@Jez I've updated my post to include some extra information. Let me know if you have any further questions. –  and31415 Jun 11 at 23:08

I've tried this and it works for me on Windows 8.1:

Opening LNK files in Notepad:

  • Just drag and drop them into the Notepad window. If you open them from the Open dialog, Notepad will open the EXE file pointed to by the LNK file.

Opening LNK files in HxD hex editor:

  • Open them as you would any file using the Open dialog (FileOpen)

Opening LNK files using the command prompt:

  • Navigate to the folder containing the LNK files and type the command: TYPE SHORTCUTNAME.LNK

Opening LNK files in just about any program:

  • Start the command prompt, navigate to the folder where the program is located, use the command: PROGRAM_NAME.EXE "path to LNK file"
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The whole point of a .lnk file is for Windows to treat it as a link to another file so it should be hard to edit!

Perhaps it would help if you described WHY you want to edit it. You can change the settings of a .lnk file by right-clicking and choosing Properties.

If you really want to edit it, you need a special tool. There are a few of these including:

NB: I've not tried any of these, just Googled them.


Don't know why I didn't think of this before but you can edit the properties via PowerShell. From this previous answer on Stack Overflow:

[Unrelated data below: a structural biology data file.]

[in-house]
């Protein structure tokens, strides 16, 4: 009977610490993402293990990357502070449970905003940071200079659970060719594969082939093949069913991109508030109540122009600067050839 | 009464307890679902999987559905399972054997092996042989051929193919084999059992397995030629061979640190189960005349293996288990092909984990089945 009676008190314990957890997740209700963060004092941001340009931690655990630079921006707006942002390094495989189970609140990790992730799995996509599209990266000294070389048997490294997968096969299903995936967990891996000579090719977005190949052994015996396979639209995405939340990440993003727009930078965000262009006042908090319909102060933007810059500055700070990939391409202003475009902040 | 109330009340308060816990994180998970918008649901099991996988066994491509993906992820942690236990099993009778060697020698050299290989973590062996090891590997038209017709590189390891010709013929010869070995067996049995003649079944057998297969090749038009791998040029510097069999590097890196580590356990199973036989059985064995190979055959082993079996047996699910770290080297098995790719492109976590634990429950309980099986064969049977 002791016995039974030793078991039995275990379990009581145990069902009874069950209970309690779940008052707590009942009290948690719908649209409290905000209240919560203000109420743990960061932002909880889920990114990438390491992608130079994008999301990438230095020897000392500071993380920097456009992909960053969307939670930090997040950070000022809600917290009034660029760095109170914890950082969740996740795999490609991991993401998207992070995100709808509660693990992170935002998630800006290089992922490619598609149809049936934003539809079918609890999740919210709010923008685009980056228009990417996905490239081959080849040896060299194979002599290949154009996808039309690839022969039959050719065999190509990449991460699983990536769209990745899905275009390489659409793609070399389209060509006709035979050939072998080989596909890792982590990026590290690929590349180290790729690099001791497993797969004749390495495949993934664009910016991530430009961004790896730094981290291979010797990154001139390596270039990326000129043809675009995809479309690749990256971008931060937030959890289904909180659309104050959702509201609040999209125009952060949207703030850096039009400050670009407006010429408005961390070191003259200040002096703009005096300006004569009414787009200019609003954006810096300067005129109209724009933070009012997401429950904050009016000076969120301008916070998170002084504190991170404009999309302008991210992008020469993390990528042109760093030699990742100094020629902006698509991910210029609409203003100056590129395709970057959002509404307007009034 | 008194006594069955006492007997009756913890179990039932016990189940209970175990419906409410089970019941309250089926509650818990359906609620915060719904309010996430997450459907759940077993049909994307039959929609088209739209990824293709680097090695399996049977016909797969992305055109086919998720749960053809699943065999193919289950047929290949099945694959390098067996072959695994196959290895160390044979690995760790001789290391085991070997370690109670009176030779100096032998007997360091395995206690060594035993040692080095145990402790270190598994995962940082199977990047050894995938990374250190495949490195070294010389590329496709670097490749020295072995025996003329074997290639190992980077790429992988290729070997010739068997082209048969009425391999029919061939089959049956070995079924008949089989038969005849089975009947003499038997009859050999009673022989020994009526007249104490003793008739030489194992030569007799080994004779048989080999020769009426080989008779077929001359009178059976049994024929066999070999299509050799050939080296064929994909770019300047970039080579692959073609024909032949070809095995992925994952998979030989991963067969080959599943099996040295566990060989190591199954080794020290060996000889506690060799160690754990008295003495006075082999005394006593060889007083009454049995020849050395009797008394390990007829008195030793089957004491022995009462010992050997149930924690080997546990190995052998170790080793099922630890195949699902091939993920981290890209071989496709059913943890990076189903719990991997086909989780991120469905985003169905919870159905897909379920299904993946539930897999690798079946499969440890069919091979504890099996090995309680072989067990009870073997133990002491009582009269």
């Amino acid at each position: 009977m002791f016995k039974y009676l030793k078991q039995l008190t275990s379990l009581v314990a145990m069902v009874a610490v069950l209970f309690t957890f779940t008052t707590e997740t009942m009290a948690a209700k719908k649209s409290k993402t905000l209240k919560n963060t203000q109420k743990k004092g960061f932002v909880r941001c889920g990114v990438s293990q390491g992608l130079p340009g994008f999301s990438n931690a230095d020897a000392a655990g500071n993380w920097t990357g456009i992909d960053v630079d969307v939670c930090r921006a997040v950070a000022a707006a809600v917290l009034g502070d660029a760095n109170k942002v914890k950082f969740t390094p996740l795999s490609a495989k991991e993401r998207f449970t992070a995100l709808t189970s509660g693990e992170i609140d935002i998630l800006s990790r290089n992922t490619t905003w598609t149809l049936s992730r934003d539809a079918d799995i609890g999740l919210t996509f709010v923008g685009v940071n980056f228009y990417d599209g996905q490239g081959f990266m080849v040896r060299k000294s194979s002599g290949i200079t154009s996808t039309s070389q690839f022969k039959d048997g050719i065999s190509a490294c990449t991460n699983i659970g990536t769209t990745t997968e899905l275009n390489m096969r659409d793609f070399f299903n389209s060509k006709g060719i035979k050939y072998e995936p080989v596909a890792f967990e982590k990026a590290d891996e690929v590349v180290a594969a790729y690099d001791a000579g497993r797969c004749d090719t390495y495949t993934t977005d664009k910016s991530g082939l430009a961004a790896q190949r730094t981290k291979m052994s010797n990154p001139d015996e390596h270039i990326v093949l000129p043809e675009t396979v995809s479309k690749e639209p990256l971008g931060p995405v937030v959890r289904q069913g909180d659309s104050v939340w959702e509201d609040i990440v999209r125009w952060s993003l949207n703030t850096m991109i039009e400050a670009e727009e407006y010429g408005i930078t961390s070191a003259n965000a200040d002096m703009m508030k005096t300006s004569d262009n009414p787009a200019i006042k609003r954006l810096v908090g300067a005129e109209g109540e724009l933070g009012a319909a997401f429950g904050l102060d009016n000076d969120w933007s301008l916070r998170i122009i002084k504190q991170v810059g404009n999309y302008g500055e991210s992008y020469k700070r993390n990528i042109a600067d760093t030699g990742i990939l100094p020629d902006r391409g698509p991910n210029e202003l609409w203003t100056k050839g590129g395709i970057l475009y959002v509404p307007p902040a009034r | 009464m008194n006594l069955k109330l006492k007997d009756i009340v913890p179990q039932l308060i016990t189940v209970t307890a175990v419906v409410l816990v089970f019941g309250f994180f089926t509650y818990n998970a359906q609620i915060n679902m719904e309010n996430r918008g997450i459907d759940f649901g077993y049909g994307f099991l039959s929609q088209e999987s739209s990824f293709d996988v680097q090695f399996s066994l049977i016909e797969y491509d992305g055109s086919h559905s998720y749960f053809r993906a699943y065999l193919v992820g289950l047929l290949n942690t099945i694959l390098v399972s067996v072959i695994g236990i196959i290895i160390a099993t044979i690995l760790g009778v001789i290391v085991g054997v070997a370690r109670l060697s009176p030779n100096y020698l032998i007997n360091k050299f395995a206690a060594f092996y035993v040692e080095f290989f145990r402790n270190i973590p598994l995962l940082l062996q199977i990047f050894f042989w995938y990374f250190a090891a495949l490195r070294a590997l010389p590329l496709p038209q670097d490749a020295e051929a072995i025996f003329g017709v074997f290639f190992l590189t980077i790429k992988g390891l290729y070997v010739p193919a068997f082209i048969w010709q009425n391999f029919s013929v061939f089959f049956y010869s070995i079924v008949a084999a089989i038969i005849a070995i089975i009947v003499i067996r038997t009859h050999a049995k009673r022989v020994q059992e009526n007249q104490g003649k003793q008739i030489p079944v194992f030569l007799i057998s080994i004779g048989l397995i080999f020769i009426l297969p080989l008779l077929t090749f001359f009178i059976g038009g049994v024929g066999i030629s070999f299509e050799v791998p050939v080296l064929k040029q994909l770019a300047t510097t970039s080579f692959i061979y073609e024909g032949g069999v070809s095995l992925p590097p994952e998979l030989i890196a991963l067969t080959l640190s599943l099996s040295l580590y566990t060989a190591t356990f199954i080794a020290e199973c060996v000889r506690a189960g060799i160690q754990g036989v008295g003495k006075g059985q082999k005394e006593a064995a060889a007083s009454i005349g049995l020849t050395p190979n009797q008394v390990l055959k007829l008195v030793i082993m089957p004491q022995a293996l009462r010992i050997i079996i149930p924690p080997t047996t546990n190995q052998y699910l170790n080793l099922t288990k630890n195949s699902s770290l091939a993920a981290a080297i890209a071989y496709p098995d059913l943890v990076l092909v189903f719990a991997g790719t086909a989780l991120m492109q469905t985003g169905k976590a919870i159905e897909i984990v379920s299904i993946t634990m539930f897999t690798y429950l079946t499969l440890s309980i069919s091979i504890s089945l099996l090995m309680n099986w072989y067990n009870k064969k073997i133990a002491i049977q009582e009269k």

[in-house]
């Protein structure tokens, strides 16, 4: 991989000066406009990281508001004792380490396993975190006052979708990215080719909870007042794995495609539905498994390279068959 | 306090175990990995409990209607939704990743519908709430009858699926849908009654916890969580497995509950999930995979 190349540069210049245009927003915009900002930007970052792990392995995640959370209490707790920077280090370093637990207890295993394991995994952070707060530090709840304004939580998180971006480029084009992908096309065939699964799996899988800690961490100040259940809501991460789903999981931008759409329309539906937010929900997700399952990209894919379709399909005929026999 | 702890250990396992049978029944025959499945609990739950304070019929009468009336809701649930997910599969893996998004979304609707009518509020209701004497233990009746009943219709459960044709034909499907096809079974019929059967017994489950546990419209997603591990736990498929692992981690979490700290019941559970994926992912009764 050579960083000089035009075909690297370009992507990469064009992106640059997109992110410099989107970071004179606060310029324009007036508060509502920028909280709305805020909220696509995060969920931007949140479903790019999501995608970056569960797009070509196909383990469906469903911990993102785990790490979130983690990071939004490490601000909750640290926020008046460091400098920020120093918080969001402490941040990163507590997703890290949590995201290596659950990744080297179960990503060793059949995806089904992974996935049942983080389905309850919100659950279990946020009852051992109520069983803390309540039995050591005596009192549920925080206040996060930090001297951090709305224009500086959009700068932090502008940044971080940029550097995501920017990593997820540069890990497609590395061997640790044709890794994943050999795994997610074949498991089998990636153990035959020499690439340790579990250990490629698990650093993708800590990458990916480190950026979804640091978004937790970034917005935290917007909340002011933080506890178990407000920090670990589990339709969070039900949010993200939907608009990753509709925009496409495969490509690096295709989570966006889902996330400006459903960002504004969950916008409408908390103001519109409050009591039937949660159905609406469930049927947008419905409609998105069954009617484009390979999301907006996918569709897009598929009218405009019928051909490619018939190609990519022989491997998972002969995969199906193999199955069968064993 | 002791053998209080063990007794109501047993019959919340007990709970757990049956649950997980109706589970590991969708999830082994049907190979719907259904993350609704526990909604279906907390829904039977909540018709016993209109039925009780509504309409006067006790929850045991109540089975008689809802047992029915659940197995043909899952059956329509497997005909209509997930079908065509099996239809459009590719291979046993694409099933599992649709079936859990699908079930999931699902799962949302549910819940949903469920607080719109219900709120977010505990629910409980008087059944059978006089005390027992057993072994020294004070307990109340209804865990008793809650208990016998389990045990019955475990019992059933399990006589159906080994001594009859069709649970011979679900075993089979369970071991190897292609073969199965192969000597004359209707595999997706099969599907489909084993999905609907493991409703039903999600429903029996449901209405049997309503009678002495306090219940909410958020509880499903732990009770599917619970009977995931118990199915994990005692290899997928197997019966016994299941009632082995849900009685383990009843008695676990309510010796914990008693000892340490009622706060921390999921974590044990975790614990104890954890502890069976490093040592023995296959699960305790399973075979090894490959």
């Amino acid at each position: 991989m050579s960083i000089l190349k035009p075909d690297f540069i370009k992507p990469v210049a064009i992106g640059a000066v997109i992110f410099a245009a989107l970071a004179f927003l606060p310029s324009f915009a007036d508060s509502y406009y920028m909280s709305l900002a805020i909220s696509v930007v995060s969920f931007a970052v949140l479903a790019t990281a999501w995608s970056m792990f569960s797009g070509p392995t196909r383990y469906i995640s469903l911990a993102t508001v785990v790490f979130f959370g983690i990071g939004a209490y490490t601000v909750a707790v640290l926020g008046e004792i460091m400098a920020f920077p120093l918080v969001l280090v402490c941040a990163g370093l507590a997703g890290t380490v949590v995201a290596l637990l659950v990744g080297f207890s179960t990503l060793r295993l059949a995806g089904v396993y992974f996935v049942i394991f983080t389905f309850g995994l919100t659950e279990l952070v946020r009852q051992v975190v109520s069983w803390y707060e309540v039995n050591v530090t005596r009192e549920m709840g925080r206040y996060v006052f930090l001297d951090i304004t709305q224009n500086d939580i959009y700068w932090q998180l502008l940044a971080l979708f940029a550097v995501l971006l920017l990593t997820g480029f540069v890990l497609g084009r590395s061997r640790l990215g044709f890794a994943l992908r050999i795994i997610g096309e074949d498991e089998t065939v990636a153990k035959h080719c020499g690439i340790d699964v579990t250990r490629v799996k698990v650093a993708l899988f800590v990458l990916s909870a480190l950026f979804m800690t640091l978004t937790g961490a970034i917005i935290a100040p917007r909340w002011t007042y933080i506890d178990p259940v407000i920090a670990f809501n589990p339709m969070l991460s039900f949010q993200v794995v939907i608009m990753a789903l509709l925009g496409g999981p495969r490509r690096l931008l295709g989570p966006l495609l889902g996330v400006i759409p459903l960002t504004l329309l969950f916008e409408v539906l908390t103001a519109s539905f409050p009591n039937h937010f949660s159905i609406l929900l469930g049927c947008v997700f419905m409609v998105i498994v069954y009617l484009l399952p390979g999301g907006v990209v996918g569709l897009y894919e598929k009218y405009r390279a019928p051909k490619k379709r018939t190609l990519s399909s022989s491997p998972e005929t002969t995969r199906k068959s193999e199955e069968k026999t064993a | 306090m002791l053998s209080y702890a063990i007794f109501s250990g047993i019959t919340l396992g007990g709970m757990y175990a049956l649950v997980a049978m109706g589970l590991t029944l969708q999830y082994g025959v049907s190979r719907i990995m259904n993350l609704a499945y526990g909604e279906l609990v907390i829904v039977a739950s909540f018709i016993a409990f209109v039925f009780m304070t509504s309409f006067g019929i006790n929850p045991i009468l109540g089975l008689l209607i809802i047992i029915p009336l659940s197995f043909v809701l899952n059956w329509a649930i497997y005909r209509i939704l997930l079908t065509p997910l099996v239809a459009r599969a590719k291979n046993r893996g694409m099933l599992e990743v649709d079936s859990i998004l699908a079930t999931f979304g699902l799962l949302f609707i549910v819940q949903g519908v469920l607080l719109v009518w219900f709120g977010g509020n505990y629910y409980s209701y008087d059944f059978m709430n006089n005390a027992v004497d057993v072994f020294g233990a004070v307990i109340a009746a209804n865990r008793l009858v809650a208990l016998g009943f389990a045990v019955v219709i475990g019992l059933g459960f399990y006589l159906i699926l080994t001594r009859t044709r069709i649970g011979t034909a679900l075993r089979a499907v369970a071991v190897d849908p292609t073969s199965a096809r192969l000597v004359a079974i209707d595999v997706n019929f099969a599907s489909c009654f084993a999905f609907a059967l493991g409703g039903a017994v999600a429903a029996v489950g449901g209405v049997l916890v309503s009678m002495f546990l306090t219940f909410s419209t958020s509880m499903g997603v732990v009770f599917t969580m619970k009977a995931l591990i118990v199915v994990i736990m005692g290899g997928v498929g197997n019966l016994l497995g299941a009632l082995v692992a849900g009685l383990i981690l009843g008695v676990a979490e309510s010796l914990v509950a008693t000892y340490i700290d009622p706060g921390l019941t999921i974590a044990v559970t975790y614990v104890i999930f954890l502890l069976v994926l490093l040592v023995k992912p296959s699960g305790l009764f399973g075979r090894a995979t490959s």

Copy-Item $sourcepath $destination  ## Get the lnk we want to use as a template
$shell = New-Object -COM WScript.Shell
$shortcut = $shell.CreateShortcut($destination)  ## Open the lnk
$shortcut.TargetPath = "C:\path\to\new\exe.exe"  ## Make changes
$shortcut.Description = "Our new link"  ## This is the "Comment" field
$shortcut.Save()  ## Save

As this uses the Shell COM object, you could also do this with WSH or even VBA in Office!

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I want to edit its contents, preferably in a hex editor, because I think it might be corrupt and I don't trust Explorer to properly tell me its contents. –  Jez Jun 9 at 20:32
I suppose that recreating it is out then? If so, try one of the editors though I'm not sure what would have corrupted it. –  Julian Knight Jun 9 at 20:34
Well, it has never been hard to edit, at least in Windows XP. It was in fact harder to convince a program to treat it similarly to a symlink. Running any console app, e.g. edit, with the argument of path to shortcut will open the shortcut file. The programs who treat the shortcut similarly to a symlink do parse it themselves (maybe via shell functions). Has Windows resorted to using symlinks looking like shortcuts after XP? –  Ruslan Jun 10 at 10:02
The price of progress! Not much point in having a mechanism to define links that most apps then ignore. I don't know of many reasons to need to edit .lnk's directly. –  Julian Knight Jun 10 at 12:56
@JulianKnight I had a use once for generating them programmatically for placement in a folder that acted as an index. I had to assume no rights to install software, but we were already using VBA. Modifying a template .lnk proved easier than generating one from scratch. –  Chris H Jun 10 at 15:05